28 October, 2020

Guzzle Grain, Go Hungry

The move to let ­damaged crops be used for ­fossil fuel production may hurt food availability, price

‘Damage’
Salvaging from grain left to rot due to lack of storage in Punjab
Photograph by AP
Guzzle Grain, Go Hungry
outlookindia.com
2018-06-01T11:36:44+05:30

A little over a decade ago, India’s first national biofuel policy categorically stated that ‘fuel vs. food security’ was not relev­ant in its context as “bio-ethanol is produced mai­nly from molasses, a byproduct of the sugar ind­ustry. In future too, it would be ens­ured that the next generation of technologies is based on non-food feedstocks”. On May 16, however, the Narendra Modi-led cabinet, approved a new biofuel policy that “expands the scope of raw material for ethanol production by all­owing use of sugarcane juice, sugar containing materials like sugar beet, sweet sorghum, starch containing mat­erials like corn, cass­ava, damaged food grains like wheat, broken rice, rotten potatoes unfit for human consumption, for ethanol production.”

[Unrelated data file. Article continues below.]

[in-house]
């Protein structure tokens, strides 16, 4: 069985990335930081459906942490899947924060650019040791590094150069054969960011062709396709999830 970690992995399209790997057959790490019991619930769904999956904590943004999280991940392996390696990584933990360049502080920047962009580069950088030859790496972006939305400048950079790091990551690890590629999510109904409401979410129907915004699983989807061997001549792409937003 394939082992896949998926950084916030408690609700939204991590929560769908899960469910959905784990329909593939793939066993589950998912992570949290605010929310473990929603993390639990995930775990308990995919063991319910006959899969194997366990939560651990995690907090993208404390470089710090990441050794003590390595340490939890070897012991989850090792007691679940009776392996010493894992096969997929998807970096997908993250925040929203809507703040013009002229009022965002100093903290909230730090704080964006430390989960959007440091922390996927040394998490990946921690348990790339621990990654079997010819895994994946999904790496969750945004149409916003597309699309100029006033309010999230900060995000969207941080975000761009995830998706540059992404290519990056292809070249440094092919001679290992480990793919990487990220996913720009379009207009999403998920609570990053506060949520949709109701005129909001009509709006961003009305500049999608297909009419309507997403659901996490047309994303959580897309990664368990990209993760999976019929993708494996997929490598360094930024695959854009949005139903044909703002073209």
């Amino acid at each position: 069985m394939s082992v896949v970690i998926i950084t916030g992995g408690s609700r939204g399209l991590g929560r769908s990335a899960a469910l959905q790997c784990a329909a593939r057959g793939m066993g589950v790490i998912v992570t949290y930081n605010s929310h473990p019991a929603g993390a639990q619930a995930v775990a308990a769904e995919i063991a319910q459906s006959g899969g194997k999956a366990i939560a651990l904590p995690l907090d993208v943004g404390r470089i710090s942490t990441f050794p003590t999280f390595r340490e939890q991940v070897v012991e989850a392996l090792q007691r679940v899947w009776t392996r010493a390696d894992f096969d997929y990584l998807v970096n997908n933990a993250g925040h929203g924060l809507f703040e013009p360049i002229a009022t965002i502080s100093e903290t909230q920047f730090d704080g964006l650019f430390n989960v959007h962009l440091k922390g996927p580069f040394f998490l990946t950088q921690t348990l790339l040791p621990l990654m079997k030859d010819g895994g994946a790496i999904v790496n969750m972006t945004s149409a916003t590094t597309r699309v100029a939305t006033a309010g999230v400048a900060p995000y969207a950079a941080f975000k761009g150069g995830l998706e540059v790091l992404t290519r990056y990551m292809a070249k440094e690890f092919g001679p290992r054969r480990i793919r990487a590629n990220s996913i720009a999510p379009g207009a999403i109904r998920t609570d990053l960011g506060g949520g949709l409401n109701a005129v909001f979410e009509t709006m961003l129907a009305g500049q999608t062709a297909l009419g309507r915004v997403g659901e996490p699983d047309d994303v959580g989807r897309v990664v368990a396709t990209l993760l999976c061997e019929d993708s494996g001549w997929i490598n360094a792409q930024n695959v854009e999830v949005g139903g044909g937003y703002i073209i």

So, is the new policy a negation of the earlier assurance on the food-secur­ity-versus-fuel debate?

This policy seeks to justify the switch by stating that “farmers are at a risk of not getting appropriate prices for their produce during the surplus...

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